Quick start

The most common way to use Player is to run the player server on your robot, then access your robot's devices with a client program.

Here we give two example configurations: one for a physical robot and one for a simulated robot.

Physical robot

You need to write a Player configuration file, usually with the extension .cfg, that instantiates the driver(s) needed to control your robot and tell the driver(s) how to access relevant hardware. The job of the configuration file is to map your physical devices to Player devices.

Several example configuration files are installed (by default) in /usr/local/share/player/config. It's best to start with one of these as a template.

For example, if you have a Pioneer mobile robot with a SICK LMS200 laser range-finder attached, your .cfg file might look like this (if you have different hardware, check the Supported devices page to see what driver(s) you should use instead):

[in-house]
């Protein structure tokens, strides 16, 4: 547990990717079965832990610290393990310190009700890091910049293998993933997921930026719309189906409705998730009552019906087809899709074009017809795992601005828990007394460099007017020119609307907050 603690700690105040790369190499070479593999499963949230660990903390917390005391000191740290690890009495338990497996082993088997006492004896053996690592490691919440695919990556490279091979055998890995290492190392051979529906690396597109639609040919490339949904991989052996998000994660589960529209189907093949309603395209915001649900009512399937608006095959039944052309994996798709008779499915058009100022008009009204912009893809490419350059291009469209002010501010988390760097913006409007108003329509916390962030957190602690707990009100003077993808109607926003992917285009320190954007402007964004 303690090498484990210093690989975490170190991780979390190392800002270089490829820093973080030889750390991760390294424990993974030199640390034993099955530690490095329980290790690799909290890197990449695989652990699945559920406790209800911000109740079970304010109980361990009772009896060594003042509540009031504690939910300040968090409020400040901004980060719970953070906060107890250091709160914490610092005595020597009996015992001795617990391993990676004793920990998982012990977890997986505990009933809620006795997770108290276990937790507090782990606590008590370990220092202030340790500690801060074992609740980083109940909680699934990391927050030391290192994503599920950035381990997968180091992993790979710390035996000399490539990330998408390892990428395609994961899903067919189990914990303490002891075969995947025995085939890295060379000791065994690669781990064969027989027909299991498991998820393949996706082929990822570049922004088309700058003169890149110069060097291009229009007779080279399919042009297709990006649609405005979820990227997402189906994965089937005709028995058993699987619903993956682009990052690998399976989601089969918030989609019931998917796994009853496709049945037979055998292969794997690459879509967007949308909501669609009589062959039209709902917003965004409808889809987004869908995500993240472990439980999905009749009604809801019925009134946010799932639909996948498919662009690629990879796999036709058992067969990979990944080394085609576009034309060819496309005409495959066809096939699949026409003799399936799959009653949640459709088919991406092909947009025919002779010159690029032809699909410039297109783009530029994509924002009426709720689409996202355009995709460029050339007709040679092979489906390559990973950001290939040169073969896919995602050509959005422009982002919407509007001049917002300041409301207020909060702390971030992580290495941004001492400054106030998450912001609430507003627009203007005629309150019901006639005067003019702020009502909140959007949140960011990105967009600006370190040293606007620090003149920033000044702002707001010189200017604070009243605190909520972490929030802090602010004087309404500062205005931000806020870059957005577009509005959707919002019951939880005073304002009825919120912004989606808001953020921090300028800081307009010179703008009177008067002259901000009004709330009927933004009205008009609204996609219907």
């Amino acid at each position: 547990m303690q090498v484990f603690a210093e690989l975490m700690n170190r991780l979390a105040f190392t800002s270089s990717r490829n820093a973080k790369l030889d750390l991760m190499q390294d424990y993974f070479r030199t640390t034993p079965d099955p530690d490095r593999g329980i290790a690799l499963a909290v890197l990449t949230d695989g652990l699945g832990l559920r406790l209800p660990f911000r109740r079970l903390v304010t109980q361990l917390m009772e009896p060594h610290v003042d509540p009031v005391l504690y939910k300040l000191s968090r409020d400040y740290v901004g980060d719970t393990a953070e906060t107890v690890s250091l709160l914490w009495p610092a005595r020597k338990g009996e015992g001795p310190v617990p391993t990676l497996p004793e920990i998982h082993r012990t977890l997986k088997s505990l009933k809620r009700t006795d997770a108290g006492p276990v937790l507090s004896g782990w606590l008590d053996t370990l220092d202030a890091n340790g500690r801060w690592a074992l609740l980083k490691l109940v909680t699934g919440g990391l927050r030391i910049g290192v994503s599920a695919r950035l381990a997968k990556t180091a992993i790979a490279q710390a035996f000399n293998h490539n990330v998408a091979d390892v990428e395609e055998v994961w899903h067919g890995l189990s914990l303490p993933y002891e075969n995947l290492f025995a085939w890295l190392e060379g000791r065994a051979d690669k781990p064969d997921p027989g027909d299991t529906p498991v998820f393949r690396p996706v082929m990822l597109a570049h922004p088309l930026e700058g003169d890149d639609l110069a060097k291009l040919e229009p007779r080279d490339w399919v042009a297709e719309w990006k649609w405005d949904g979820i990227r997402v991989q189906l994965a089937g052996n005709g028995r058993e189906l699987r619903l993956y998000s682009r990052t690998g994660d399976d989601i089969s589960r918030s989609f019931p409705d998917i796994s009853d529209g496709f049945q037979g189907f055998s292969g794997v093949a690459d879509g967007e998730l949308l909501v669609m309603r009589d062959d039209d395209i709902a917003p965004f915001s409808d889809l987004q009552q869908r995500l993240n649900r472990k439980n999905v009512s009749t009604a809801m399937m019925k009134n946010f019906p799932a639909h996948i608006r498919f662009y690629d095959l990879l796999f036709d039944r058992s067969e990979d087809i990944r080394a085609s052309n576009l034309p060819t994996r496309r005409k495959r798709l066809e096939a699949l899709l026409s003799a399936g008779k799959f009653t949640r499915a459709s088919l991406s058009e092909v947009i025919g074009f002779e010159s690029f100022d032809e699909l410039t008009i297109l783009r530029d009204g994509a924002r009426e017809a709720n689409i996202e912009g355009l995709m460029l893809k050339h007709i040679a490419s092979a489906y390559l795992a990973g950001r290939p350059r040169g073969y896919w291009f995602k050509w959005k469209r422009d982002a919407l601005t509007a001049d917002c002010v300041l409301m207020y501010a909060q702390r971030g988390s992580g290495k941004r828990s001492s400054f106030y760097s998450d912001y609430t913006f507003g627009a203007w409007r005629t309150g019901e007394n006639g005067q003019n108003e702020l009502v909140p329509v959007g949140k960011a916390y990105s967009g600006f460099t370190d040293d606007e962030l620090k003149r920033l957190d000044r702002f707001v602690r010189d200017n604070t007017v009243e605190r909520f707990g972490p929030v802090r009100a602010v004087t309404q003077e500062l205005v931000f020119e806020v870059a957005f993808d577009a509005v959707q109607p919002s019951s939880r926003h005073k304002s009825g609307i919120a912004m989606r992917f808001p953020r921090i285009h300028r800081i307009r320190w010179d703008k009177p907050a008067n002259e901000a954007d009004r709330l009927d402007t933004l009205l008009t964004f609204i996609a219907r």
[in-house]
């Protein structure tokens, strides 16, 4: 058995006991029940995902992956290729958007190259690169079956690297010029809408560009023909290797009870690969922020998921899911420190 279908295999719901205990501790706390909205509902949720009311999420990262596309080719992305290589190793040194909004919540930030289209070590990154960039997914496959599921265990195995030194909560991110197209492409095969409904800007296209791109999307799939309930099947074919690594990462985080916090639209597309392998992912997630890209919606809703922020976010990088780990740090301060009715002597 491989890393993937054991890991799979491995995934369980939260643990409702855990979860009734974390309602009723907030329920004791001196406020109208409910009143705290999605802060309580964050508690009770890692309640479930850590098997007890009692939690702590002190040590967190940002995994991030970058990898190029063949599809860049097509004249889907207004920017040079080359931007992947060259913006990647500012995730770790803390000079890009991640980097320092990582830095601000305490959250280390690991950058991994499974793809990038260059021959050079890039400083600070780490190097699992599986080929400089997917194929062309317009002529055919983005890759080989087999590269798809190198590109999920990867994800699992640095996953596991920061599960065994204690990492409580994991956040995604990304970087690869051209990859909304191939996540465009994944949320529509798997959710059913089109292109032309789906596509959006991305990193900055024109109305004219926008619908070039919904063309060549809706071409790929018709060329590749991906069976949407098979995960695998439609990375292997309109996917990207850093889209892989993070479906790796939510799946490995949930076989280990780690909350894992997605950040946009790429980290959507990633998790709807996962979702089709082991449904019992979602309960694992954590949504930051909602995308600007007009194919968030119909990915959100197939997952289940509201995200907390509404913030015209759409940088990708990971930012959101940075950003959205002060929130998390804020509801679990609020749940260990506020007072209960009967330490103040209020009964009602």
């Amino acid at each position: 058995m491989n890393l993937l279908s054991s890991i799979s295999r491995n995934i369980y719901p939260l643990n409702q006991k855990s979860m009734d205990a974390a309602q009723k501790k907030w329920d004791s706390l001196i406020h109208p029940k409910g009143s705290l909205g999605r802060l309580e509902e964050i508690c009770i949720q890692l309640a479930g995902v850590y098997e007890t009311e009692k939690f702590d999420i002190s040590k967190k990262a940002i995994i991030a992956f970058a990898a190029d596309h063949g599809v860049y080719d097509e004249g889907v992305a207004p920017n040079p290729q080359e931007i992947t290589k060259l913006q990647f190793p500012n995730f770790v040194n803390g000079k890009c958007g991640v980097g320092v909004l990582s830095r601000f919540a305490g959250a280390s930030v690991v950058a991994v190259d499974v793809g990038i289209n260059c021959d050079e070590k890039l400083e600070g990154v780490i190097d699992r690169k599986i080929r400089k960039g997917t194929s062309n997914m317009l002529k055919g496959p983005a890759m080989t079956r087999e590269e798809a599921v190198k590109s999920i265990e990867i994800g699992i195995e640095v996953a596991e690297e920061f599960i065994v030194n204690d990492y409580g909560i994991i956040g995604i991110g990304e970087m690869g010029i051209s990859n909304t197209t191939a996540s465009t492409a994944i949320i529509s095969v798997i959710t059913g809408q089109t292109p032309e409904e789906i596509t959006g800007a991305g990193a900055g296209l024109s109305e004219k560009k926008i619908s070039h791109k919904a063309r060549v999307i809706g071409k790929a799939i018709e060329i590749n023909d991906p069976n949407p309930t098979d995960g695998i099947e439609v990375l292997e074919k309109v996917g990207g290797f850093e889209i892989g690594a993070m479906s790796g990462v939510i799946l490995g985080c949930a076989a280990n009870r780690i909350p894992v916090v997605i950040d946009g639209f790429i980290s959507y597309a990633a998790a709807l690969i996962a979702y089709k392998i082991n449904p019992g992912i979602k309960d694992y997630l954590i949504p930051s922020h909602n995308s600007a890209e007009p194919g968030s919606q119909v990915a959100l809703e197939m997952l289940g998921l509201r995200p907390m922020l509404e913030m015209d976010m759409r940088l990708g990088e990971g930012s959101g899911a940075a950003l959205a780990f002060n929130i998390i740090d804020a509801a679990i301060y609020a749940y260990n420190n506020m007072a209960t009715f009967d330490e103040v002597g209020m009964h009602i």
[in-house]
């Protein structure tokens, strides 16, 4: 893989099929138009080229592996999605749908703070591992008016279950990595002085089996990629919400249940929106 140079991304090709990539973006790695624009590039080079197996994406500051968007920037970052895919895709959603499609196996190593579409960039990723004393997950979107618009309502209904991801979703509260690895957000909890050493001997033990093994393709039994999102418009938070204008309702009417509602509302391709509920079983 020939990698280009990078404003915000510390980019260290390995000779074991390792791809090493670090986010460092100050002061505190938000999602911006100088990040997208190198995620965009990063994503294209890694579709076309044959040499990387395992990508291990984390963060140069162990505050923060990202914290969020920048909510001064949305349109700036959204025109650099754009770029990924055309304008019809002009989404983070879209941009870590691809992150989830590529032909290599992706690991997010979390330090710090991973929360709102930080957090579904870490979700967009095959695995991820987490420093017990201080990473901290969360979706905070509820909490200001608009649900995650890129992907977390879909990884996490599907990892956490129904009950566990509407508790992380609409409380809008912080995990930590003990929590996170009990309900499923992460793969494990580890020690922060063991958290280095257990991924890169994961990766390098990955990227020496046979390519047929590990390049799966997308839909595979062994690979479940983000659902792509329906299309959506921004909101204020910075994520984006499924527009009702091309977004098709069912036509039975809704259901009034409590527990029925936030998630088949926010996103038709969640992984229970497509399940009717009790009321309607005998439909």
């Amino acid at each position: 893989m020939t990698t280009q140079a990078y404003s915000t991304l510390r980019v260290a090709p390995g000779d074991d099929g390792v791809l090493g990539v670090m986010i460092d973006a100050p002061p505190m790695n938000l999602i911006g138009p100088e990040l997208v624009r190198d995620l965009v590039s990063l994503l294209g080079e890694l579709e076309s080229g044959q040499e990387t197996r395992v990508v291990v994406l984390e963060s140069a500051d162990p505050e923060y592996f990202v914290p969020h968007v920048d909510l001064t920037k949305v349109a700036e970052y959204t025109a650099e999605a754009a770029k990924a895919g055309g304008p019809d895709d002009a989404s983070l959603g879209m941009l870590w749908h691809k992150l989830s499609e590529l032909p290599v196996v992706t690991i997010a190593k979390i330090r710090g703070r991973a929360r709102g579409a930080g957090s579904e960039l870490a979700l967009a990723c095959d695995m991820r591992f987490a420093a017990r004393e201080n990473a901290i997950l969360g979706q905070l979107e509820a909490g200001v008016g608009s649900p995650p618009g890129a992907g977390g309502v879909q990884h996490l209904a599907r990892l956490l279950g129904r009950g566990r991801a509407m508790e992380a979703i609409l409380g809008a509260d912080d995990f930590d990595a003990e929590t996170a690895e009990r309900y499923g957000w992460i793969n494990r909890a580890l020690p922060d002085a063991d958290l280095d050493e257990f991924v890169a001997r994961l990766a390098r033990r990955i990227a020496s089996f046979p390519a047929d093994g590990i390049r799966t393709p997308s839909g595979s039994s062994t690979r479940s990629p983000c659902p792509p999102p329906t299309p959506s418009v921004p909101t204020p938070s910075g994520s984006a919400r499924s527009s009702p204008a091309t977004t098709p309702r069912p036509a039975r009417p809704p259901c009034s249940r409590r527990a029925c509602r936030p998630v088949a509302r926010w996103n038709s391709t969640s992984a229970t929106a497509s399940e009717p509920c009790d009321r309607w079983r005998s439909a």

driver
(
  name "p2os"
  provides ["odometry:::position2d:0"]
  port "/dev/ttyS0"
)
driver
(
  name "sicklms200"
  provides ["laser:0"]
  port "/dev/ttyS1"
)

This file instantiates the p2os driver to access the robot's motors. This driver will talk to the robot over the serial port "/dev/ttyS0" and map its motors and encoders to the Player device "position2d:0". This file also instantiates the sicklms200 driver to access the SICK laser over the serial port "/dev/ttyS1" and present it as the Player device "laser:0".

Assuming you named this file pioneer.cfg, you would run player like so (do this on the computer that is connected to the robot and laser; for the Pioneer this is probably the computer that is installed inside the robot):

$ player pioneer.cfg

 Part of the Player/Stage/Gazebo Project
 [http://playerstage.sourceforge.net].
 Copyright (C) 2000 - 2005 Brian Gerkey, Richard Vaughan, Andrew Howard,
 Nate Koenig, and contributors. Released under the GNU General Public
 License.
 Player comes with ABSOLUTELY NO WARRANTY.  This is free software, and you
 are welcome to redistribute it under certain conditions; see COPYING